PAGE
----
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Toby Hagon | Aug, 08 2018 | 0 Comments

Electricity could be the key to a high performance version of the all-new Corolla hatchback.

Toyota is considering a hot hatch version of its twelfth generation small car – and a petrol-electric hybrid setup is high on the list of powertrain options.

Speaking at the launch of the all-new Corolla hatchback – which has the choice of petrol or hybrid drivetrains across its three model grades – chief engineer Yasushi Ueda acknowledged the plethora of hot hatch options, admitting Toyota was considering expanding the Corolla lineup. However, whereas all hot hatch rivals use a four-cylinder turbo engine, Ueda said a petrol-electric hybrid “sounds very good to me”.

“I have to consider that, I have to investigate, research…”

Toyota has confirmed it is working on a hybrid performance car, expected to be based on the upcoming born-again Supra. And other brands – including Ferrari and Porsche – have used batteries and electric motors to boost performance. Given Toyota’s long history of hybrids it seems a logical move.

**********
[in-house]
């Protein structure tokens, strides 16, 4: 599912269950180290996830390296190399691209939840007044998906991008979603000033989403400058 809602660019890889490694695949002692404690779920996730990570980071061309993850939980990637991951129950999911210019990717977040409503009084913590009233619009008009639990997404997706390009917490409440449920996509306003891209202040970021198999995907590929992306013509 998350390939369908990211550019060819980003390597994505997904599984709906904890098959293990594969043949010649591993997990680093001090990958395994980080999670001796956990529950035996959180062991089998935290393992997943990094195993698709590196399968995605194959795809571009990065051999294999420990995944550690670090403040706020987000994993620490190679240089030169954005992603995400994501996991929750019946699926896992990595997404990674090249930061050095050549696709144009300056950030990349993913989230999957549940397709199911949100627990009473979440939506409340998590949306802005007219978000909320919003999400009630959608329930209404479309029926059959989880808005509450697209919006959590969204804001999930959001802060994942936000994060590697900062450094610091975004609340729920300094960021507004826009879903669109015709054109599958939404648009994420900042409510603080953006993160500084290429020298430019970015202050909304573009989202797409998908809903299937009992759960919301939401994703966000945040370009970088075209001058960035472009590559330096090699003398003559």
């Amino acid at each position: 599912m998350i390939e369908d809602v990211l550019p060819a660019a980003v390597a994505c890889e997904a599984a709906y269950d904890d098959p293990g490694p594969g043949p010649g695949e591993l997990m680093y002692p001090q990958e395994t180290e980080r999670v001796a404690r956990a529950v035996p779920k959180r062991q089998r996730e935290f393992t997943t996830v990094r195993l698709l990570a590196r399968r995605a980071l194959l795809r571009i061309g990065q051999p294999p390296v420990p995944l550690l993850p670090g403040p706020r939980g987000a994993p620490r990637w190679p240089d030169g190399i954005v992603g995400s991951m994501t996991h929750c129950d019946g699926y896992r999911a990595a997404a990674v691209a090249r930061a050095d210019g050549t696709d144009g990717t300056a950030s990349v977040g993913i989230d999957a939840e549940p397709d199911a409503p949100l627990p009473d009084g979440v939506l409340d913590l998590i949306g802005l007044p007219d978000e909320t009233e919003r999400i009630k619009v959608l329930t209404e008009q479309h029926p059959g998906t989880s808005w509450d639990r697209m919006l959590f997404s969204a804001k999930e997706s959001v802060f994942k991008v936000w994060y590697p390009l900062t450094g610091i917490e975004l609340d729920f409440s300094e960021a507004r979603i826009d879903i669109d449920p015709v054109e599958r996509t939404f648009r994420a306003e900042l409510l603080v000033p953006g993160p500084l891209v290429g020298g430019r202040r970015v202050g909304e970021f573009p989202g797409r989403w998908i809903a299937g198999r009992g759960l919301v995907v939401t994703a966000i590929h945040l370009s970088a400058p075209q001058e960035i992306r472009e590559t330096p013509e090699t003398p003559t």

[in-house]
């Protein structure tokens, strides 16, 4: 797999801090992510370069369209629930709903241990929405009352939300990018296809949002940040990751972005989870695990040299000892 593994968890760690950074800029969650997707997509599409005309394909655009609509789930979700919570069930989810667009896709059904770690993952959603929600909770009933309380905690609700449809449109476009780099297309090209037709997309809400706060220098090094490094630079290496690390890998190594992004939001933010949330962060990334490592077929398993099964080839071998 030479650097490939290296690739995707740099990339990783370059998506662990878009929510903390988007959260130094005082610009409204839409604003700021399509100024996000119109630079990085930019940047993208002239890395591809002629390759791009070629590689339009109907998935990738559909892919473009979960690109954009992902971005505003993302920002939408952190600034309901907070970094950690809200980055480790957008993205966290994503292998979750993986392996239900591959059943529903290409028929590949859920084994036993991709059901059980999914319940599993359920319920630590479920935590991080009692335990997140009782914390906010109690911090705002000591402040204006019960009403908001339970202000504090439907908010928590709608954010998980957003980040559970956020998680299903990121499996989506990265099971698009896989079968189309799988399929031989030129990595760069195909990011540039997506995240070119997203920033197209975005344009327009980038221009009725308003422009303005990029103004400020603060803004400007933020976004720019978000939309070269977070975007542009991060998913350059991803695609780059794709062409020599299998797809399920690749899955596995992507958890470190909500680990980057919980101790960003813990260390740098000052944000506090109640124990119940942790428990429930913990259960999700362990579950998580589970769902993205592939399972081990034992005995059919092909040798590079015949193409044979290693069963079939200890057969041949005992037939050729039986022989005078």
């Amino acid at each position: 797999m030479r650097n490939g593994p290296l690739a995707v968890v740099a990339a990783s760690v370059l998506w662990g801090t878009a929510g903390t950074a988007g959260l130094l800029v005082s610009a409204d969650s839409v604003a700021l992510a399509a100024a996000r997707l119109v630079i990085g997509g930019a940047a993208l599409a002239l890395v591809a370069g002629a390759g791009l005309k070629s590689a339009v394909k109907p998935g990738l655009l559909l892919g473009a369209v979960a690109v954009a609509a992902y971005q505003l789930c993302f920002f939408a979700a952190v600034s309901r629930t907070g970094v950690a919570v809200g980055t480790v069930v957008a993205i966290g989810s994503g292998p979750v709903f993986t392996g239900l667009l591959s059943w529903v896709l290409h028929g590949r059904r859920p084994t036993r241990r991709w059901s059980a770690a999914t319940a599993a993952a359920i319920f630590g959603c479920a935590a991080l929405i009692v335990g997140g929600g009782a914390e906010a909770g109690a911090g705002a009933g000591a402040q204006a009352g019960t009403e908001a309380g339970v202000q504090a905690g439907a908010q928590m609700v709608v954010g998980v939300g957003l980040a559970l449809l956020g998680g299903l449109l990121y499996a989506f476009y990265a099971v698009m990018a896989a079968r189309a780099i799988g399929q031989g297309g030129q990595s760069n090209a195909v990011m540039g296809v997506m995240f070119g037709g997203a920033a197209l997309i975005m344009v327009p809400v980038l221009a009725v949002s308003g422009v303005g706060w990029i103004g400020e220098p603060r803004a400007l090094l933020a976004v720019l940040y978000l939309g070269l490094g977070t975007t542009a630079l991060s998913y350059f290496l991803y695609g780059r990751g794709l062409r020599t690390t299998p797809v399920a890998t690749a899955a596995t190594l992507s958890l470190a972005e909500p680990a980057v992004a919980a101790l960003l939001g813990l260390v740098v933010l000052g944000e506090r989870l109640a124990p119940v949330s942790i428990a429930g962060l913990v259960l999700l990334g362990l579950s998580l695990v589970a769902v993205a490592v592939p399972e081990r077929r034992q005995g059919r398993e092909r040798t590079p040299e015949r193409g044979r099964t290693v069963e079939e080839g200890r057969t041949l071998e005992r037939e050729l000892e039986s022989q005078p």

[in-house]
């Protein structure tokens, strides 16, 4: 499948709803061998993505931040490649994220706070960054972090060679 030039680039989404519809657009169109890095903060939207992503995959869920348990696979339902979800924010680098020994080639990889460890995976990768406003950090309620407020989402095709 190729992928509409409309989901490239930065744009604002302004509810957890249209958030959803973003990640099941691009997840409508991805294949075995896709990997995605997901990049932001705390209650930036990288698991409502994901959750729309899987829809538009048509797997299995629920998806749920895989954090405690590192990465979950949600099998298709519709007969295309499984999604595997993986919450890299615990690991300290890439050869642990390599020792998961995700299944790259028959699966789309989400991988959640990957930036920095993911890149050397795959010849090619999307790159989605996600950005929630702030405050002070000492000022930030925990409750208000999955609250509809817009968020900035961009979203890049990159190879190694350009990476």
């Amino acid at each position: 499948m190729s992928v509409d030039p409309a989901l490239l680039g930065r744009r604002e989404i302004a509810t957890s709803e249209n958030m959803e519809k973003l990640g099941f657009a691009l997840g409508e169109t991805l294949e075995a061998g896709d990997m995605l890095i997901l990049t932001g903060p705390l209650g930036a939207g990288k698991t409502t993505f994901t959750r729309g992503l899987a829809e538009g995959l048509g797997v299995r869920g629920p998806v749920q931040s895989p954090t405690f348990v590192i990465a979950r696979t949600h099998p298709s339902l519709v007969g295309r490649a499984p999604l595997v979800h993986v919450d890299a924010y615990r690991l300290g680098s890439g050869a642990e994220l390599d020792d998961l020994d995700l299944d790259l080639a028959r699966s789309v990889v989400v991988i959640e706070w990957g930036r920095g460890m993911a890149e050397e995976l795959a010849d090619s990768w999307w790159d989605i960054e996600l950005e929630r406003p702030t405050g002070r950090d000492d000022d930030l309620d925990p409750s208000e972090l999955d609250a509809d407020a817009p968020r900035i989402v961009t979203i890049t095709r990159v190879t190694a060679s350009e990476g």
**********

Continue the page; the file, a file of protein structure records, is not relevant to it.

“We don’t have any detailed plan yet,” said Ueda. “Of course in the future the idea of a hot hybrid sounds very good.”

Ueda added that a hot hatch hybrid Corolla could utilise the all-wheel drive capability of the new TNGA architecture that underpins the Corolla (as well as the C-HR, Prius and Camry).

If that happened, he said it could follow the basic setup employed with other all-wheel drive hybrids from Toyota, where the petrol engine drives the front wheels and electric motors power the rear wheels.

“That is the basic structure within Toyota.”

In many ways, a hybrid hot hatch makes sense; globally, Toyota has pushed the petrol-electric system since the late 1990s before selling the original Prius in Australia since late 2001. Whereas most brands opted for diesel propulsion as an alternative for more fuel efficient passenger cars, Toyota and its luxury brand Lexus have steadfastly relied on hybrids.

In the all-new Corolla hatch the hybrid variants are a major sales push, with a $1500 price premium over the equivalent petrol version. Toyota is conservatively estimating 20 per cent of Corolla sales will be for the hybrid. For the larger Camry – which went on sale late in 2017 - demand for the hybrid models is running at 51 per cent, prompting Toyota to increase orders of the petrol-electric versions.

 
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